Written by Neil Marsh MCIPHE RP RHP EngTech
When a gas engineer WORKS on a gas appliance, they must undertake mandatory checks to ensure the safe operation of the gas appliance. The engineer, where ever reasonably practicable, must ensure that all these checks are undertaken every time the appliance is worked on… Some circumstances out of the engineer’s control may prevent certain checks from being done, which in some instances may be able to be passed as “UNABLE TO CHECK”. However, safety must not be compromised! Where safety may be a concern, the responsible user of the appliance (owner/tenant) may be advised of the DANGEROUS SITUATION PROCEDURE which could lead to an AT RISK or IMMEDIATELY DANGEROUS notice being issued. This could lead to the gas appliance being isolated or disconnected from the gas supply.
The Gas Safety (Installation & Use) Regulations of 1998 specify that “work” in relation to a gas fitting relates to the following:
- Installing or reconnecting the fitting.
- Maintaining, servicing, permanently adjusting, disconnecting, repairing, altering or renewing the fitting, including purging it of gas. Moving the fitting.
- Removing the fitting.
- They also specify that gas fittings are defined as: Gas pipework, valves (other than emergency controls), regulators, meters, fittings, apparatus, and appliances designed for use by consumers of gas for heating, lighting, cooking or other purposes for which gas can be used (other than the purpose of an industrial process carried out on industrial premises). This does exclude storage vessels and such things as the service pipe.
So What Is Considered As Working On A Gas Appliance:
In regards to gas appliances, “work” is any duty undertaken on the appliance that the user would not be expected to do, for instance, adjusting the user controls or topping up water pressure on a gas appliance would not be deemed as working on a gas appliance as those operations are listed in the manufactures instructions as operations to be undertaken by the user.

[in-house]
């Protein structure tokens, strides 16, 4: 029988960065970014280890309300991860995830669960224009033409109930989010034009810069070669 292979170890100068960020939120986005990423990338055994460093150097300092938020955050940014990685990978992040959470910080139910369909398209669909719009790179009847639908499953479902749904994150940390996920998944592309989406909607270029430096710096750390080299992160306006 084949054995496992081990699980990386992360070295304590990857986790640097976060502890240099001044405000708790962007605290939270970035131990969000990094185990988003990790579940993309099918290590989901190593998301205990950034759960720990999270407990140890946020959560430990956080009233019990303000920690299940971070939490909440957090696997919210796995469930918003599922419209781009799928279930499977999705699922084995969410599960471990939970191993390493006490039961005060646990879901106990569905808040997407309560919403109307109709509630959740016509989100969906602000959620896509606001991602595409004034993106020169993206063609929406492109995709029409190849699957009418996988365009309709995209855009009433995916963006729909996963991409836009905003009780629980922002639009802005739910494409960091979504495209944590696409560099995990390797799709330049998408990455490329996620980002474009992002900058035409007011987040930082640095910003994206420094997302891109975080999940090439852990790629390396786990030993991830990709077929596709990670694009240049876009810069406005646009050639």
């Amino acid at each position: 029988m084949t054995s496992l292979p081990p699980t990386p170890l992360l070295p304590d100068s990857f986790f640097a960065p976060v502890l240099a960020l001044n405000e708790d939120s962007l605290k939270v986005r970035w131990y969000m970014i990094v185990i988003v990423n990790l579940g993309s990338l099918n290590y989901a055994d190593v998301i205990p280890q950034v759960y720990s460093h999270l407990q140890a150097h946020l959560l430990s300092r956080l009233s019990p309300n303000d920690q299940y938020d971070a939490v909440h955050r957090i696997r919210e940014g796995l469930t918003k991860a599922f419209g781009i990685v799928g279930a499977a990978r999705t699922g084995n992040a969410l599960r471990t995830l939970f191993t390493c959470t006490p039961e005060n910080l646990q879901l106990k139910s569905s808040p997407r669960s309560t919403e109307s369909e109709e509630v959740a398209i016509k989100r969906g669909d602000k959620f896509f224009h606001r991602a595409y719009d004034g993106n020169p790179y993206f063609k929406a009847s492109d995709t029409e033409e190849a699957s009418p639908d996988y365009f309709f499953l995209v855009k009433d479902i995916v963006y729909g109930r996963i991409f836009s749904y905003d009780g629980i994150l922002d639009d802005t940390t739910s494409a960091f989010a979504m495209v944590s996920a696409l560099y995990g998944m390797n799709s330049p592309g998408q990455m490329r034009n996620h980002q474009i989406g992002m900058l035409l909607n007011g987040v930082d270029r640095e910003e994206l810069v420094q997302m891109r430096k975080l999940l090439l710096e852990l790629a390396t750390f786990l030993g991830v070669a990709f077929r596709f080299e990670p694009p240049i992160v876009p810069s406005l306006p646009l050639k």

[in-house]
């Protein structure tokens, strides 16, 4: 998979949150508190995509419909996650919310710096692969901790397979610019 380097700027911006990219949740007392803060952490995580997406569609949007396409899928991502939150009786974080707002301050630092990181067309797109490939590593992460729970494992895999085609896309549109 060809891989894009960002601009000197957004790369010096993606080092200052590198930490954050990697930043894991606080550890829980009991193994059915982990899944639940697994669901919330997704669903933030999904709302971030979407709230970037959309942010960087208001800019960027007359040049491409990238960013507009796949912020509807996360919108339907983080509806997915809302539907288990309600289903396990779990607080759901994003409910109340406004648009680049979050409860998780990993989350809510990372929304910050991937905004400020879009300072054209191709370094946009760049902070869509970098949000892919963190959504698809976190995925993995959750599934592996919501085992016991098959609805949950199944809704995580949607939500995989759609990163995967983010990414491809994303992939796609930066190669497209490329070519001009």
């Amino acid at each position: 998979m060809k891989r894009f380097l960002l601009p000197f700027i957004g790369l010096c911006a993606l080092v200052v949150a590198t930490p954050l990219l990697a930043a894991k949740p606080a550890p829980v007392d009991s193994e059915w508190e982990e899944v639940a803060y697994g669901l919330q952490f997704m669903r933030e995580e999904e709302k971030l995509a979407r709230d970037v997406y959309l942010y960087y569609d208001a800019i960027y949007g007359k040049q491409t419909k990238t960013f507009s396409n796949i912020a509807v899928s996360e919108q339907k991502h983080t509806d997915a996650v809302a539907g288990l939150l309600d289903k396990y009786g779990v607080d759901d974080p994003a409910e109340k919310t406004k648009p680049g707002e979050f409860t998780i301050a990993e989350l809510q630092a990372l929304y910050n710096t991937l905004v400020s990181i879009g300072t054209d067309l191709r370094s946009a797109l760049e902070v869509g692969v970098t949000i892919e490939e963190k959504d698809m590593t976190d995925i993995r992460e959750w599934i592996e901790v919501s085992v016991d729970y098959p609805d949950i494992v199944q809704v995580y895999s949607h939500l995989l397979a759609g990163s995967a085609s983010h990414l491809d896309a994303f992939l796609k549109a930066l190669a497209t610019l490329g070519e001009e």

If a gas engineer undertook such an action on a gas appliance, they still must complete a visual inspection of the appliance. If anything potentially dangerous (AT RISK or suspects IMMEDIATELY DANGEROUS) is identified, then the engineer must work on the appliance and conduct all of the mandatory checks to fully clarify the correct potential of threat and take the appropriate actions.
An example of a situation like this is where an engineer attends a property and is presented with an open flued gas boiler (takes air from the room to feed the combustion process), The engineer notices that the pilot light has gone out, and the engineer corrects the issue by relighting the pilot light (which is a user operation). However, while conducting visual checks, they identify that the vent that supplies air for combustion (that comes into the room from outside or a series vents to outside) is undersized by more than 10%, which would be classed as an AT RISK situation. The engineer now must prove that the inadequate supply of combustible air is not having a detrimental effect on the safe workings of the boiler, they must work on the boiler and conduct all the mandatory checks to ensure the boiler’s safety.
Were a boiler shows no signs of an immediate threat but could cause harm to life or damage to property in the future, the classification will likely be AT RISK. However, if anything dangerous is found, the appliance will be classed as IMMEDIATELY DANGEROUS.
Gas Engineers Have Legal Obligations To Appliances And Installations They See: